A BETTER LIFE
The Iranian singer, composer and multi-instrumentalist MENTRIX, aka Samar Rad, currently lives in Berlin. Here, she writes about her extraordinary journey into music…
We hear a lot about immigration. We hear about war and destruction and see people suffering somewhere far away. But little do we know about the one who immigrates, integrates, and struggles to survive – and to thrive. The individual who just wants a different and better life. y f>ly firsÌ lefÌ r>n n Ì e e>rly ¿äsAE l>Ìer] I moved to Paris independently, to enrol at unÛersÌy n Óää£. Ü>s > Lr} Ì sÌudenÌ ÜÌ great marks, driven with great social skills. I wasn’t scared of working hard, I spoke French perfectly since I partially grew up in Paris and denÌfied >s >lf renV .
But life as an adult was going to be very different: suddenly, I was no longer equal to my friends. I no longer had the same opportunities and my options in terms of career and professional experience were cut short. I needed special documentation to work, to study, to move. I could not easily change my line of studies and every move I wanted to make was conditioned and had immediate consequences on my stay in France.
y lfe soon LeV>e > VyVle of neÛerendn} applications, temporary permits, standing in lines, providing proof of one thing or another. Almost overnight, I was rendered powerless. I was less than the ordinary citizen, with their ordinary rights.
This is when I began to identify more and more certainly as an immigrant. My friends were now Russian, Mexican, African. We shared a common reality. Naturally, I began to connect with my Iranian identity more. As an immigrant, you are expected to integrate and adopt the new culture and values of the host country. And your survival instincts push you to do exactly that. But when – despite all your best efforts – roadblocks meet you at every turn, you begin to question your role and place in society. Not being fully accepted by a society forces you to redefine yourself.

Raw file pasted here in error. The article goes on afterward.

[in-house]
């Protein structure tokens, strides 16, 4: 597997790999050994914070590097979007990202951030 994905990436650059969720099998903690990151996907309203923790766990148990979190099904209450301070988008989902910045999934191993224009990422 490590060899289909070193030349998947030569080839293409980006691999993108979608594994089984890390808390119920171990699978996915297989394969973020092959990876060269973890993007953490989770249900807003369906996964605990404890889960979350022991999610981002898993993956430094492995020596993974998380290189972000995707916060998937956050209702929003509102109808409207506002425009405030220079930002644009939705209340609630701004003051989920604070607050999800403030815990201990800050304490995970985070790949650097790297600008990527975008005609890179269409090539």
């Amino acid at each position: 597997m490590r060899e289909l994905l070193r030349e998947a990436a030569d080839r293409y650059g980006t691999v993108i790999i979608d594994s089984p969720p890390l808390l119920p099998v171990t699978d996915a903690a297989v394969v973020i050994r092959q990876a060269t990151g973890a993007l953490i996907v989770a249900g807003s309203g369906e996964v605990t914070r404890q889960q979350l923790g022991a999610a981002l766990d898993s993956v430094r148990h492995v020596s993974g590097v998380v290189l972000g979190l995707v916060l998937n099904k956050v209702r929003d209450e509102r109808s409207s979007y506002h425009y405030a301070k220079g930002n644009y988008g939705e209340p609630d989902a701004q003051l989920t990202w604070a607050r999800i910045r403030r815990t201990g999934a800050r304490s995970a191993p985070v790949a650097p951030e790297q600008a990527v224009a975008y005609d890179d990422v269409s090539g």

This is an aspect of immigration that we seldom talk about. We tend to associate immigrants with refugees. Too often portrayed as helpless, poor or ill, refugees are in turn «erVeÛed >s loÜerVl>ss VÌâens Ü o noÌ only cannot and will not contribute to the system, but who will rob it. The truth is that without being able to freely play a satisfying role in society, it is impossible to integrate and thrive. But this is not a story that ends badly or sadly. The moment my European residency was solved, I began to thrive. Without the pressure of y sÌ>y Von} Ìo >n end] fin>lly felÌ free. I could at last focus on me and I felt a strong urge to express myself.
But music was not an obvious choice. Even though I was always drawn to music and fascinated by it, I could hardly afford to enjoy it, let alone dream of it! It was my spiritual practice that put me on this path. Almost as soon as I began university, I became a student of -ufis. le>rned Ìo sn} >nd «l>y r>n>n instruments through these teachings.
In a way, this musical path had already begun before I was aware that it could turn into my main occupation and that one day I would identify as a musician or as an artist. And such is life: if we truly get a chance at following our heart, our path is right before us.
I just released the second single of my forthcoming album My Enemy, My Love. Musically, it is an encounter of eastern and western sounds and melodies. Lyrically, it reveals my inner and outer struggles. And quite frankly, I have no idea how it all came out of me.
I found myself writing and singing and producing and found this incredible force inside. A force I had. A force I had lost and found again as soon as I was free to move and to follow my heart.
I believe that I am part of a generation of immigrants who can identify with some of these social realities. With music we get to communicate our identity, strength and talent. 7e }eÌ Ìo Le e>rd >nd seenAE >nd «o«ul>r f Üe >re luVy. V>ll Ì «osÌ}r>nÌ«o« >nd Ì s q n Çää Üords q s y ourney nÌo usV. • Mentrix’s debut album My Enemy, My Love is out April 3rd via House of Strength